THIRD CAUSE OF ACTION
Defendant Macapagal-Arroyo is civilly liable for the Maguindanao massacre under the doctrine of command responsibility as Commander-in Chief
61) Militiamen and officers and members of the Philippine National Police (PNP) under the direct control of the Ampatuans were among the perpetrators. In addition, officers and men of the Armed Forces of the Philippines (AFP) were also complicit in the carnage. 62) Defendant Gloria Macapagal-Arroyo, as President of the Republic of the Philippines, has general supervision over these officials of Philippine LGUs. 63) Defendant Gloria Macapagal-Arroyo, as President of the Republic of the Philippines, has supervision, control and command responsibility over officers and members of the PNP who were among the perpetrators of the Ampatuan Massacre. 64) Defendant Gloria Macapagal-Arroyo, as Commander-InChief of the AFP, has supervision, control and command responsibility over members of the militia who were among the perpetrators of the Ampatuan Massacre. 65) Defendant Gloria Macapagal-Arroyo, as Commander-InChief of the AFP, has supervision, control and command responsibility over officers of the Philippine Army who refused to give security to the Mangudadatu convoy heading to Shariff Aguak. 66) Defendant knew or ought to have known the human rights violations being committed by the Ampatuans since 2002. 67) Defendant did nothing about it, despite the fact that all the Accused are agents of the state. 68) Instead she cultivated ties with the Ampatuans, who would prove indispensable to her continued hold on political power. 69) The Mangudadatus even sought the help of then Defense Secretary Gilbert Teodoro and other Presidential Palace officials knew of the violent nature of the Ampatuans; these officials, who are all her charges, failed to stop the Ampatuans from bullying their political rivals in Maguindanao, the Magundadatus. 70) There was urgency in the situation that she failed to address, considering that: she had legalized the private army of the Ampatuans under EO 546 and under the same Order she issued,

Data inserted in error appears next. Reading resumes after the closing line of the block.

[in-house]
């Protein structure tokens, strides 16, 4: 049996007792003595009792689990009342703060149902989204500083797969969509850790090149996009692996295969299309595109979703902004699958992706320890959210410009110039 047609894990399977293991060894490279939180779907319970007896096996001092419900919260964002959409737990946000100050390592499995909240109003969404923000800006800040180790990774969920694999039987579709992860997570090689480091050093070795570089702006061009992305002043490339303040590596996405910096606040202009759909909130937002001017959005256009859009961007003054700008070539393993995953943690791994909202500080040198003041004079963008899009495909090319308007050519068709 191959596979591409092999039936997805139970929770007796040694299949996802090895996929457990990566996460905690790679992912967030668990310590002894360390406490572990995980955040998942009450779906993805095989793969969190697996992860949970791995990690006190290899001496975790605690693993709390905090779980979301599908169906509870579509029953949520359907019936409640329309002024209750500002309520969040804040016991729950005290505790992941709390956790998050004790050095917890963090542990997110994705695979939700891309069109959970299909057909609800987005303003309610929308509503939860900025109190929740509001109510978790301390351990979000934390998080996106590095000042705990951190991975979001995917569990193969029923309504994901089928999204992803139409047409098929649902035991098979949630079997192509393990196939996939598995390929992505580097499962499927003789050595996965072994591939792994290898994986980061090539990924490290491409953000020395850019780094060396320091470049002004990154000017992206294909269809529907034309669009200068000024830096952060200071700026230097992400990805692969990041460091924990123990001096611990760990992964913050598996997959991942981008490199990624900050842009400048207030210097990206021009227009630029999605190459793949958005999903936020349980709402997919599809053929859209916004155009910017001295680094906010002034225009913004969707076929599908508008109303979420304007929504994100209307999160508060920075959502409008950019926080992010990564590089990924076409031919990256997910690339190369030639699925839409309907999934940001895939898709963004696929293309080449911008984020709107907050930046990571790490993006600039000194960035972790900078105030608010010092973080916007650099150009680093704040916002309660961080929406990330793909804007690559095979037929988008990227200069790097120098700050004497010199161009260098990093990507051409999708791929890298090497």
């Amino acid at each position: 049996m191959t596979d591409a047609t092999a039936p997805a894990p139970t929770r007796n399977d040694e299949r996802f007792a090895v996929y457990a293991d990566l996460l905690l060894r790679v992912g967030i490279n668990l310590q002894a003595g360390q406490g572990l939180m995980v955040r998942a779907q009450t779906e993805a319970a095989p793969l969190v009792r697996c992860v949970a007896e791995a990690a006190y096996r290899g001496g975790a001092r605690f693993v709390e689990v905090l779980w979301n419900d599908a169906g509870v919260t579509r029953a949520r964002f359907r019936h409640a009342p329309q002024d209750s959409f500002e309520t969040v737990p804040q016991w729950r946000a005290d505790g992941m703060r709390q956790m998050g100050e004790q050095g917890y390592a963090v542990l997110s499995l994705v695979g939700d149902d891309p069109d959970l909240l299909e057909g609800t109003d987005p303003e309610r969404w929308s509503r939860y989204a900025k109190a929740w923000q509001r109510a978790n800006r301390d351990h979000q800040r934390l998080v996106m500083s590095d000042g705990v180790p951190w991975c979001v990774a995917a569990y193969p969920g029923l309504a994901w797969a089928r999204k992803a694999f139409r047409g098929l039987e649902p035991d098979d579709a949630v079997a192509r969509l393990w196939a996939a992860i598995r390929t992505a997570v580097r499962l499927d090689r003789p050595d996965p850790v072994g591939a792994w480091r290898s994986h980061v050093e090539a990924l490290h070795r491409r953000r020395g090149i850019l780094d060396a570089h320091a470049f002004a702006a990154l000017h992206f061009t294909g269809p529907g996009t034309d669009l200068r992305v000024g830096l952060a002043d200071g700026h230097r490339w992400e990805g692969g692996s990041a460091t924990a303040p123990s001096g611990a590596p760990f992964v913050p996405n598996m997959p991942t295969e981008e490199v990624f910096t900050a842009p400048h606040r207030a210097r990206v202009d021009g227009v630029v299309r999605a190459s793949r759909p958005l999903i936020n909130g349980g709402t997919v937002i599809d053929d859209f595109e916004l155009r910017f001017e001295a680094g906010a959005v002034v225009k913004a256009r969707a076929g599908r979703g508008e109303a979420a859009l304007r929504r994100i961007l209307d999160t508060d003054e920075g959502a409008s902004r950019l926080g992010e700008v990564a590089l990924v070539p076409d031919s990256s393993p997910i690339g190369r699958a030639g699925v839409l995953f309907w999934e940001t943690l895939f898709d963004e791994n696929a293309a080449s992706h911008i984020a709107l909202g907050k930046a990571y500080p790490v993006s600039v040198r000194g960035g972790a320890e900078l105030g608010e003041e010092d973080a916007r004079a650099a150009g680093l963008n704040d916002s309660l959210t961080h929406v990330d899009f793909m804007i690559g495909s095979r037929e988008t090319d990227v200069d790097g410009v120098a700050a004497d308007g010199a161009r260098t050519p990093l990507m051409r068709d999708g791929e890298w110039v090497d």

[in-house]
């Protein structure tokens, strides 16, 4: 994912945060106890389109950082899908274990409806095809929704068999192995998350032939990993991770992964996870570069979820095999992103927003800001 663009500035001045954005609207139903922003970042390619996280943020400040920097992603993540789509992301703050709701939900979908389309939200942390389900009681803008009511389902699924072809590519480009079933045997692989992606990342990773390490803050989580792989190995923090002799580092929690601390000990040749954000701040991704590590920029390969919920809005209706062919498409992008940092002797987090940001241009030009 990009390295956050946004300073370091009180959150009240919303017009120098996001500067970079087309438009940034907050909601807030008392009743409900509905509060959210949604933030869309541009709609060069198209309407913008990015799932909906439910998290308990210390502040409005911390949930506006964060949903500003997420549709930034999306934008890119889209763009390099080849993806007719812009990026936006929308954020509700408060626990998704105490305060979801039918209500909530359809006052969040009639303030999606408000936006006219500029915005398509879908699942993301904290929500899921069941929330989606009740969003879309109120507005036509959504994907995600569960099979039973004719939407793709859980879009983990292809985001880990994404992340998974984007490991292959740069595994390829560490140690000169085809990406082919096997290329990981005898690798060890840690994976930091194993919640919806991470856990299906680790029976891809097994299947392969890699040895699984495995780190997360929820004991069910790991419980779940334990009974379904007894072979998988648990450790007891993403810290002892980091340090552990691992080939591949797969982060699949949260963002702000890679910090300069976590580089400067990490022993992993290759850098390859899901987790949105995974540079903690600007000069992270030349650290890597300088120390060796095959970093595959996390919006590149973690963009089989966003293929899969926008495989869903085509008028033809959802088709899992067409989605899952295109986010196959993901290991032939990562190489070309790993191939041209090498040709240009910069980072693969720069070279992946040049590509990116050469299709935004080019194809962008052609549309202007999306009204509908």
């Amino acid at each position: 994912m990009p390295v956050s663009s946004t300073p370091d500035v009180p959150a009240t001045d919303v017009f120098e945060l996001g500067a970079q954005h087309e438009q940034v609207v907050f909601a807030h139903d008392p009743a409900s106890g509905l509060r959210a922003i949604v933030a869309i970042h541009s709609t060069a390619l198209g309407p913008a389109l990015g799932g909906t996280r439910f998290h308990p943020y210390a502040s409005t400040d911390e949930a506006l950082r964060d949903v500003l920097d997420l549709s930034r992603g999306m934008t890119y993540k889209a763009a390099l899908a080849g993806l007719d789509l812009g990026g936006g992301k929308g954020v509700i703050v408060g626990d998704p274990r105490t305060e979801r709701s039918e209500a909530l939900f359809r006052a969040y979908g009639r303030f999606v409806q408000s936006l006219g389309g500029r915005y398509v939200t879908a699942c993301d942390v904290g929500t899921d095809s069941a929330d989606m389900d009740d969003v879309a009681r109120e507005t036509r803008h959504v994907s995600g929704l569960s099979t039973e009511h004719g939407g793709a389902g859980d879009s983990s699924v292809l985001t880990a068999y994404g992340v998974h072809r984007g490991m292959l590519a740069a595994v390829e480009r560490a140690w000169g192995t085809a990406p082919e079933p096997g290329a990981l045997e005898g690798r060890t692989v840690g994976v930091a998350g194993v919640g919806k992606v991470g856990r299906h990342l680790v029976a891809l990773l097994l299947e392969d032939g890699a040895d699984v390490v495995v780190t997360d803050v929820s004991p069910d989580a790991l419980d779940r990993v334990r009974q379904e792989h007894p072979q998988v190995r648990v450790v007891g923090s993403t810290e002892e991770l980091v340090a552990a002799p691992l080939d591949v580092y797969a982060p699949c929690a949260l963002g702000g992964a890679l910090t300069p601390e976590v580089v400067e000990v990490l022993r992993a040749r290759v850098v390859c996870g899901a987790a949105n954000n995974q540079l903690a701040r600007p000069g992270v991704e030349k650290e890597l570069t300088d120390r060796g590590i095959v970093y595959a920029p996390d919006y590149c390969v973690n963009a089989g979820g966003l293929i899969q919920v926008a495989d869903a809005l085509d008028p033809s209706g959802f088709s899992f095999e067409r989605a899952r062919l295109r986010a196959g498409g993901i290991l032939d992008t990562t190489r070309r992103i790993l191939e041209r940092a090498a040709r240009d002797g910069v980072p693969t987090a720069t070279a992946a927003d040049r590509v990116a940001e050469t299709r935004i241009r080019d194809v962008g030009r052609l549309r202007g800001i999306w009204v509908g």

government arms and ammunition were issued to the Ampatuans, which made them dangerous. 71) Key PNP and AFP officials, when asked by Magundadatu convey for security escorts, refused to do so. VI. PRAYER COMMON TO ALL CAUSES OF ACTION the